We’ve released our book The End of Employer-Provided Health Insurance, which discusses the obvious solution to our nation’s employer health insurance woes - employer-funded individual health insurance. The book is available via all major retailers including Amazon.com and BarnesandNoble.com.
This article is part of an on-going series of articles on The 10 Reasons Group Health Insurance is Bad for You, Your Family, and Your Company.
The eighth and ninth reasons group health insurance is bad for you, your family, and your company is because it is bad for careers (your cost could double to due to one employee with a million-dollar claim) and it is bad for business (management spends time on health insurance that should be spent on customers and products).
Group Health Insurance is Bad for Careers
Millions of Americans today are modern-day slaves either unable to retire early, working in jobs they don’t really want, or working in jobs that don’t actualize their full potential—all because they need their group health insurance to take care of themselves, a spouse, or a child with a chronic medical condition.
Patients with chronic medical conditions like depression, cancer, or diabetes typically require care by the same medical provider over a long period of time, and changing doctors can be very detrimental to their care as well as to their wallet.
While the Affordable Care Act (ACA) has made affordable individual health insurance accessible to millions of Americans, when employees switch from group coverage to an individual policy, it is unlikely that their new health insurance company has a network that covers all of their existing providers.
Even if an employee finds an individual health insurance company network that covers their existing medical providers or equivalent substitutes, it will typically be very expensive to switch their insurance company and network of providers as previously described.
Group Health Insurance is Bad for Business - Management Spends Time on Health Insurance That Should Be Spent on Customers and Products
In our specialized economy today, success in business requires that managers and owners focus on better ways to serve their customers. This ranges from continually improving your products and services to finding better ways for your customers to obtain and pay for your products and services. No stone can be left unturned when it comes to improving the customer experience.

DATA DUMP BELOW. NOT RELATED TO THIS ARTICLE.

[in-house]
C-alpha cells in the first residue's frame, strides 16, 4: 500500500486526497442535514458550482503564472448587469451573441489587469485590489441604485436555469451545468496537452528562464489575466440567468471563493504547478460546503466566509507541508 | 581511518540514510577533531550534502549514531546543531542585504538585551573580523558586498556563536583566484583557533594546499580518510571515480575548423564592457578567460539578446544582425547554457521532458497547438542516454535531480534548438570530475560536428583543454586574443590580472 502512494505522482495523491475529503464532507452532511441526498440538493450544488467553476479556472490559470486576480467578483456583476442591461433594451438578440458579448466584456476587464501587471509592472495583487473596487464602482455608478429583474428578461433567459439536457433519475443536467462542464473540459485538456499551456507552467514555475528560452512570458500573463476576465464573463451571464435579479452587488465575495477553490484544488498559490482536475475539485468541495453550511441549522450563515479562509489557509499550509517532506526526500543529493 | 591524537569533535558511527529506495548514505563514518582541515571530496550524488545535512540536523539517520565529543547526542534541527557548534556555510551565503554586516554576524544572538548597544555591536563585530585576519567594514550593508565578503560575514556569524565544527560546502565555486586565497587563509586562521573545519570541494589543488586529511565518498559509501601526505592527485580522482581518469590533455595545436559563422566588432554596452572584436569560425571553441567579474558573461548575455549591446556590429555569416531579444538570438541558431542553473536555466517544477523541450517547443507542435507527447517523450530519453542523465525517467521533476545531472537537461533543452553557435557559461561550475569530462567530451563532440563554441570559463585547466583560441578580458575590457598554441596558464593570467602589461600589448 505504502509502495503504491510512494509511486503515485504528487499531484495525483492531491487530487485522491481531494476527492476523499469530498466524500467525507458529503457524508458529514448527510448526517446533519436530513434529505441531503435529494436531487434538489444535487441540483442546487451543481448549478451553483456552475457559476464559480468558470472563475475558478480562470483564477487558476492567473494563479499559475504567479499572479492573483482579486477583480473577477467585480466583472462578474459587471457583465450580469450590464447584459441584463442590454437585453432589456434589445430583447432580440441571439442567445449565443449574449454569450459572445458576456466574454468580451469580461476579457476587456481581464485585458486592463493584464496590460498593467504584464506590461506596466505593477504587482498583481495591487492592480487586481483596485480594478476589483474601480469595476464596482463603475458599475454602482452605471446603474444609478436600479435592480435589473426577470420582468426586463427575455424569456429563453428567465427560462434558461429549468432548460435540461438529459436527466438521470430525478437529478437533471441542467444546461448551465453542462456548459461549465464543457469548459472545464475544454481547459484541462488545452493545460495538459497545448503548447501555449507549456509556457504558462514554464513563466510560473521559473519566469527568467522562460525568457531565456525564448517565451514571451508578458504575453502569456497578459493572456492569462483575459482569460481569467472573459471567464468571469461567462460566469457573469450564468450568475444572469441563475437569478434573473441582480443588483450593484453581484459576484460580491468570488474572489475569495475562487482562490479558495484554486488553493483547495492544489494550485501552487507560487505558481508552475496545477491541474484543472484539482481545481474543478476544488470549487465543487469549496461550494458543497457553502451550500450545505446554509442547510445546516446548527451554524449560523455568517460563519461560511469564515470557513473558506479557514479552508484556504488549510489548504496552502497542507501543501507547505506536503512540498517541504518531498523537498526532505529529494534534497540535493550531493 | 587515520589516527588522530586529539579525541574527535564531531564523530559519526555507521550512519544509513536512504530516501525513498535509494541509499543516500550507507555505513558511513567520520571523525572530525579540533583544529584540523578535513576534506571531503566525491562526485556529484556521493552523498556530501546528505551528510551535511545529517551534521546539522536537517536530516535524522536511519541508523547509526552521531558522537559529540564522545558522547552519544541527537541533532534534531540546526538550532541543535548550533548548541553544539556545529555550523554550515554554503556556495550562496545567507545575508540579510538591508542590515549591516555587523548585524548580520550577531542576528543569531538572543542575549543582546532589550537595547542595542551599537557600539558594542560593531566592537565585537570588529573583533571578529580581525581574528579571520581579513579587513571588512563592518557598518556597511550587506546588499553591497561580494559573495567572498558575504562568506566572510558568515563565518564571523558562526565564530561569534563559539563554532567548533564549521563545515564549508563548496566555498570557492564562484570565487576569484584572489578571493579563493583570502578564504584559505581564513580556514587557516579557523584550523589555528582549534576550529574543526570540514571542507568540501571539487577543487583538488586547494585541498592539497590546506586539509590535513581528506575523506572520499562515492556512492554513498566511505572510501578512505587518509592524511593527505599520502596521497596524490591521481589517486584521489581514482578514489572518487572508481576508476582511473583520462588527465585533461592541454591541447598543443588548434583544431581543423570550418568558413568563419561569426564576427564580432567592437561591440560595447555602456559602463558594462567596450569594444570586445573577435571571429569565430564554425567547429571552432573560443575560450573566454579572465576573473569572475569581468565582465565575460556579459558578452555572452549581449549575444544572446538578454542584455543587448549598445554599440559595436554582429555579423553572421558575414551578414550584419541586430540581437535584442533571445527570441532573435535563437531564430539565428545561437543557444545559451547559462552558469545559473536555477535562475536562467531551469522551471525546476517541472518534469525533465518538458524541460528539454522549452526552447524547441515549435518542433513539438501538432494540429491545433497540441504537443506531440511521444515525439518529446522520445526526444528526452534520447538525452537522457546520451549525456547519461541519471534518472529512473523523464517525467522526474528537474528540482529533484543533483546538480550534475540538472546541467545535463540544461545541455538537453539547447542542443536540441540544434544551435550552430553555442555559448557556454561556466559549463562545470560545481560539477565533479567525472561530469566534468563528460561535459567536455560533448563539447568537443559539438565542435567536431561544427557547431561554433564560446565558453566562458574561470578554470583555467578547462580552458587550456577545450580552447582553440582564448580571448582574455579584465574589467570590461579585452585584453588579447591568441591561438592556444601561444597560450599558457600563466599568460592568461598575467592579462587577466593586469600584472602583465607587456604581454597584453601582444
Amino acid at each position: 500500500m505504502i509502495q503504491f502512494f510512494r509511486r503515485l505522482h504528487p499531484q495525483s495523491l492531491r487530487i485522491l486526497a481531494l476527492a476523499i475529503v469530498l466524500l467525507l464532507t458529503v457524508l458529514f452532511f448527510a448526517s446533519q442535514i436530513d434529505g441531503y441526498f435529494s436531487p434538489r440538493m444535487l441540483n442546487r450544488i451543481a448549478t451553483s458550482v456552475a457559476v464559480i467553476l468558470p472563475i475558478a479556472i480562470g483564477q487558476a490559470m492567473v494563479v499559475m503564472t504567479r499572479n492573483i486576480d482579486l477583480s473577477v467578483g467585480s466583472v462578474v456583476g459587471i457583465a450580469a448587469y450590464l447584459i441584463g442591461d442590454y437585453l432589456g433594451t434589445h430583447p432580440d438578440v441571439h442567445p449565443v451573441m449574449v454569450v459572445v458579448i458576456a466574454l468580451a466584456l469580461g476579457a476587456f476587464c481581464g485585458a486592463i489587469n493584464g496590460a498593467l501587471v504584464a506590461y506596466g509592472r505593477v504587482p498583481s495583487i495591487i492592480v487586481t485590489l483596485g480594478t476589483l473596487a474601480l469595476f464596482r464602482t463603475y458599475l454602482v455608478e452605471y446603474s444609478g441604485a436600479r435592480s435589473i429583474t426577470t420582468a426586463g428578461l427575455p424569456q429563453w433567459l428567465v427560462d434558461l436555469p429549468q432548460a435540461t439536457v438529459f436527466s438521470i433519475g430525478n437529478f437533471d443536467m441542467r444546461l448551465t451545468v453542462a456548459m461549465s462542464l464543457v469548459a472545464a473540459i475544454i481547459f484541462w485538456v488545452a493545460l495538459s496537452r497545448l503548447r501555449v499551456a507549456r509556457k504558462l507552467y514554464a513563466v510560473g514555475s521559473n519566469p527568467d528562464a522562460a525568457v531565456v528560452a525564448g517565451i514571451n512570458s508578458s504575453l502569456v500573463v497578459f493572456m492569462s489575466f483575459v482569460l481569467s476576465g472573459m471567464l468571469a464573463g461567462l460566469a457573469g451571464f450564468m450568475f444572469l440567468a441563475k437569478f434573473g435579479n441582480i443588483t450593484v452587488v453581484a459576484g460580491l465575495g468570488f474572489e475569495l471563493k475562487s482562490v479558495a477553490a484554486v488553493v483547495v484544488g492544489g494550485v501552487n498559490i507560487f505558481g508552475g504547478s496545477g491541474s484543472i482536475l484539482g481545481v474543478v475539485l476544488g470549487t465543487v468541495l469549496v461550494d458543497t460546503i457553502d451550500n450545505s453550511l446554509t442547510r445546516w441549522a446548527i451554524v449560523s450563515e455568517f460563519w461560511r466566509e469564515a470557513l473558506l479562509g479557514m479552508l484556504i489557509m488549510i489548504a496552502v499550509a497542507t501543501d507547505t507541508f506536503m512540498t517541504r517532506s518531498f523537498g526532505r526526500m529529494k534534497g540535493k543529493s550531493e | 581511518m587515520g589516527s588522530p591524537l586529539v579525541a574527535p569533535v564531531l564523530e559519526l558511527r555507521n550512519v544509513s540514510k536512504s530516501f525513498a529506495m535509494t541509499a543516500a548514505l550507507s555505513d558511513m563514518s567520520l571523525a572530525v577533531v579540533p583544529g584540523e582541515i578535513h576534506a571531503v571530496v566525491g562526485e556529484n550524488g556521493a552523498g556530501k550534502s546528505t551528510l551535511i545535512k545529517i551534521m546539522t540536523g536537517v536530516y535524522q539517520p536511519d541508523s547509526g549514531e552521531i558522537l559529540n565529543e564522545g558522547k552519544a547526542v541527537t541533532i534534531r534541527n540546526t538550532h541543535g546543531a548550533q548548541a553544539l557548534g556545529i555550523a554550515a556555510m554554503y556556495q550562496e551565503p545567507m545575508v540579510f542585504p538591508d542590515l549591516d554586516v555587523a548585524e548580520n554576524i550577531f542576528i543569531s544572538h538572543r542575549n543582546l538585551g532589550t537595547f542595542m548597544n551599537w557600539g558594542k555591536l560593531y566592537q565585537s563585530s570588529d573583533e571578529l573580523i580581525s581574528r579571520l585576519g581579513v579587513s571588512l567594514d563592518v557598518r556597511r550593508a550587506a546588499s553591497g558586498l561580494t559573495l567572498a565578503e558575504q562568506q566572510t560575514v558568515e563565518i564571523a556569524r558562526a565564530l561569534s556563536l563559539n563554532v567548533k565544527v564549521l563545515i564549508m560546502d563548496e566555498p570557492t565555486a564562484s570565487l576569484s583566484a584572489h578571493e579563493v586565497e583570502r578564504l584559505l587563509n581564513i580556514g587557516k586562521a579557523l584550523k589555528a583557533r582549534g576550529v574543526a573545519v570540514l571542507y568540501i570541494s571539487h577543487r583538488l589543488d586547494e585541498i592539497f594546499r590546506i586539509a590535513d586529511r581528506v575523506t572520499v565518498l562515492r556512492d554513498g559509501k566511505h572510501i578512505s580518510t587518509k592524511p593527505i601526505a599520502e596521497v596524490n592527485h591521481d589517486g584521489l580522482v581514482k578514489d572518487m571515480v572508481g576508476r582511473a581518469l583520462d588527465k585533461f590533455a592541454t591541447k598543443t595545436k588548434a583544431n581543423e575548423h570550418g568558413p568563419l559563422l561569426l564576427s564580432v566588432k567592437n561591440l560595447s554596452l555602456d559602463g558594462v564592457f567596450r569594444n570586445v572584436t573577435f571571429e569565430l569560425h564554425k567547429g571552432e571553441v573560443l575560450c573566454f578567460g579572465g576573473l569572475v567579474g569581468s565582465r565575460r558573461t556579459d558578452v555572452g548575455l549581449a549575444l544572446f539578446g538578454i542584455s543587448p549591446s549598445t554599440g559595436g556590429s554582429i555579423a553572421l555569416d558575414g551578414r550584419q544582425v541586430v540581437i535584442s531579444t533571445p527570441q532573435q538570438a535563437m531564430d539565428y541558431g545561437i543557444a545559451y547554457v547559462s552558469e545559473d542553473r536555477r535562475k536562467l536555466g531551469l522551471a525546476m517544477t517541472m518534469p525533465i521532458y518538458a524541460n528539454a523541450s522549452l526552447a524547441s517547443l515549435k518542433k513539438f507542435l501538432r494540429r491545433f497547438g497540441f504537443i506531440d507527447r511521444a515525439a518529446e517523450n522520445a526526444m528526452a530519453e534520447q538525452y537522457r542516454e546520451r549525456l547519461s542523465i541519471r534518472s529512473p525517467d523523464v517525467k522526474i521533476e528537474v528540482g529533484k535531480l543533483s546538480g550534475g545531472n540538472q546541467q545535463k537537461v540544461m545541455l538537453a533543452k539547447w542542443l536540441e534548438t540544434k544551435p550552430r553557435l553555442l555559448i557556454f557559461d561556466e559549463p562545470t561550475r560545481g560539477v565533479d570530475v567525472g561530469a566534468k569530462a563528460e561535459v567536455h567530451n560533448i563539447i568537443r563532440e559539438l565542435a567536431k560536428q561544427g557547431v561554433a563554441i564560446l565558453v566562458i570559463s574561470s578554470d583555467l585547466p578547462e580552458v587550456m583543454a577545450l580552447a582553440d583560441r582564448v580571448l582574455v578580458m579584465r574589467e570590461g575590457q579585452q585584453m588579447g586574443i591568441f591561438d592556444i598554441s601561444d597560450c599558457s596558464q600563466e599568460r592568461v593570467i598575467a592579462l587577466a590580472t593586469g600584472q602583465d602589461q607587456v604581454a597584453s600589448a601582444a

Group health insurance is another hour you are not spending managing and improving your product or service. Even if your company is large enough to justify having dedicated full-time managers of your group health insurance plan, with health insurance costs today exceeding profits for many companies, it’s rare that the CEO and CFO of a Fortune 500 company do not spend many hours managing their health benefits program.
Although they don’t know it, many employers are not competent at managing their group health insurance benefits. Just as you see some of your customers are relatively uneducated about how to properly buy and save money on your product or service, you and your managers are similarly uneducated when it comes to knowing how much group health insurance coverage to purchase and how to pay for it. This is because there is virtually no transparency for employers when it comes to managing their employer health benefits program. Everything is disguised—from how much their health insurance broker makes in commissions and overrides on the different policies they recommend, to the performance and efficiency of each medical provider in the plans’ networks.
What’s the Solution?
You should switch to individual health insurance because it's good for careers and business. With an individual plan, people are free to change jobs based on what’s best for their career vs. what’s best for their healthcare, and management is able to spend more time focusing on customers and products.
I will be going through reason number ten (group health insurance is bad for America) tomorrow.